How to Fly a Hot Air Balloon

Are you curious about flying a hot air balloon? Come on board as we take you through all you need to know before you grab a basket. Flying the hot air balloon is an exciting experience which everyone will love to have. You will get to have a good view of your surrounding and enjoy the feeling of being able to fly on your own. The experience is mind-blowing. You have to note that flying a hot air balloon requires a pilot’s license, you will be breaking the law if you get up in the air without the necessary permission. You can even go for full training and get certified if you are really into hot air balloons. Here are few things you should note before getting up into the air in a basket.

Read Up Your Physics

Before you get into the basket, you need to understand how the hurt air balloon works. You need to understand the principle behind the floating balloon. Hot air balloons float because hot air is way lighter than cool air, this makes the heated gas in the balloon less dense than its surroundings. So, to get the balloon up in the air, the air inside is usually heated to about 200 degrees.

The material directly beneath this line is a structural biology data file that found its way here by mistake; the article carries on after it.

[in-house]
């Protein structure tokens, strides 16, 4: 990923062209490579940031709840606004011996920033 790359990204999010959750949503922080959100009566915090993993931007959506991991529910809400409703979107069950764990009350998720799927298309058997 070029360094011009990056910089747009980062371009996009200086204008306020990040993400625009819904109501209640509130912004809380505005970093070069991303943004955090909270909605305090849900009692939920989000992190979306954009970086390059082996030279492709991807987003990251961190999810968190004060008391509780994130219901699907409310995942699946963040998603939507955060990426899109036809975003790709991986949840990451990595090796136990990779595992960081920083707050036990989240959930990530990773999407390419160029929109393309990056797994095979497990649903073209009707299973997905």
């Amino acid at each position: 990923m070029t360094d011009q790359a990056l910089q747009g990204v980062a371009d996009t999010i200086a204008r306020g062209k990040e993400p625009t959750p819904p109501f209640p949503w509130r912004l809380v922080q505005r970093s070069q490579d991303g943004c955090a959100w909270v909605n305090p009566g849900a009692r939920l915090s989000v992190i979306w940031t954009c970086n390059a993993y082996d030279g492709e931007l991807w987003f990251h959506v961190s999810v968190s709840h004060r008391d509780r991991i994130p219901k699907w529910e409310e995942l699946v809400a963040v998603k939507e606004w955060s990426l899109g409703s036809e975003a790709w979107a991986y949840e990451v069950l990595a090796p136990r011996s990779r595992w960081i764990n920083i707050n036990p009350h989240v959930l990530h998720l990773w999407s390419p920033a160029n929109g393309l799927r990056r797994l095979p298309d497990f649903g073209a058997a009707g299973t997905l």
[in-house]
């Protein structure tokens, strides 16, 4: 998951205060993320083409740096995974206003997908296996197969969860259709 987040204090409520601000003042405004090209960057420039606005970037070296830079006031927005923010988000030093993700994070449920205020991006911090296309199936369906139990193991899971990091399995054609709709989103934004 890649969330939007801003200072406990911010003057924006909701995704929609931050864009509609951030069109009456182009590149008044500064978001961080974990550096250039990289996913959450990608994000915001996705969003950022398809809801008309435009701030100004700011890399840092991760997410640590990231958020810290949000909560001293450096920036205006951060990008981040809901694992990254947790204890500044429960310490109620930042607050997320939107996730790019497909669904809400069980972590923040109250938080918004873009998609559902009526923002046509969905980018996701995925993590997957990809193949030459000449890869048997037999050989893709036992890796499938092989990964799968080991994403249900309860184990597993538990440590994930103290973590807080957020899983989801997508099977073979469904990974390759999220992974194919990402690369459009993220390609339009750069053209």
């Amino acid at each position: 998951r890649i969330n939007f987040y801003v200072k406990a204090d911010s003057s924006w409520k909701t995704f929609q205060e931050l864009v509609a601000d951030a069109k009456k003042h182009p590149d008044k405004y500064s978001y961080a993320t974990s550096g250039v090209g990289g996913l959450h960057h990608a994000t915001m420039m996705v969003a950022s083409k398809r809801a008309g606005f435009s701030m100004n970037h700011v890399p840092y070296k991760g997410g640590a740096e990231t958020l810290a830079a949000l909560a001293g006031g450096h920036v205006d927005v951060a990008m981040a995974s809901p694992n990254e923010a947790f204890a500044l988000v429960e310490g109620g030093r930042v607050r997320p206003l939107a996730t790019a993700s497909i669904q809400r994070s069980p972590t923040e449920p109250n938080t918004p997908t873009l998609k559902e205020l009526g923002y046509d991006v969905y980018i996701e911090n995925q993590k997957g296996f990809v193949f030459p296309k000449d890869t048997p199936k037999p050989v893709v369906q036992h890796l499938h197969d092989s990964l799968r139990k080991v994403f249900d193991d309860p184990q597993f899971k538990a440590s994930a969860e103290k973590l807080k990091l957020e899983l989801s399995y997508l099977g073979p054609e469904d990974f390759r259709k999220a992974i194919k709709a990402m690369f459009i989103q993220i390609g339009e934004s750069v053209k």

Light Your Fire

The air in the balloon is heated generally by a propane burner and it is your duty as the pilot to watch over the heater and ensure it is in good condition. You should grab your heavy gloves, so you can comfortably touch the hot parts of the burner will switching it on and off or in emergency situations. An average propane burner burns up about 15 Gallons of propane an hour.

Cast Off

Your balloon gets into the air when the airs inside get hot enough. So, you and your passengers will take off once the air in the balloon heats up to the adequate temperature. You will notice this when the balloon begins to rise above the ground.

Move Through the Wind

As you get up into the air, the only thing you can actually control is the altitude of the balloon. The movement of the balloon and its direction depends on the wind. This is why it is advised that pilots go through the wind charts and forecasts before each flight. If you are an experienced pilot, you should be able to read and interpret the wind chart well enough to chart a predictable cause of flight. The heavy wind action is the sole reason why hot air balloons are not used for daily commute.

Let Out the Air

Once you have enjoyed a good view and spots the perfect landing zone that is free of power lines and trees, you will have to contact your ground crew to inform them of where you will be landing. Hot air balloons are fitted with valves at the top which allows hot air to escape. Once you let out the air, the balloon begins to descend. Try to gently release the air so you will land safely.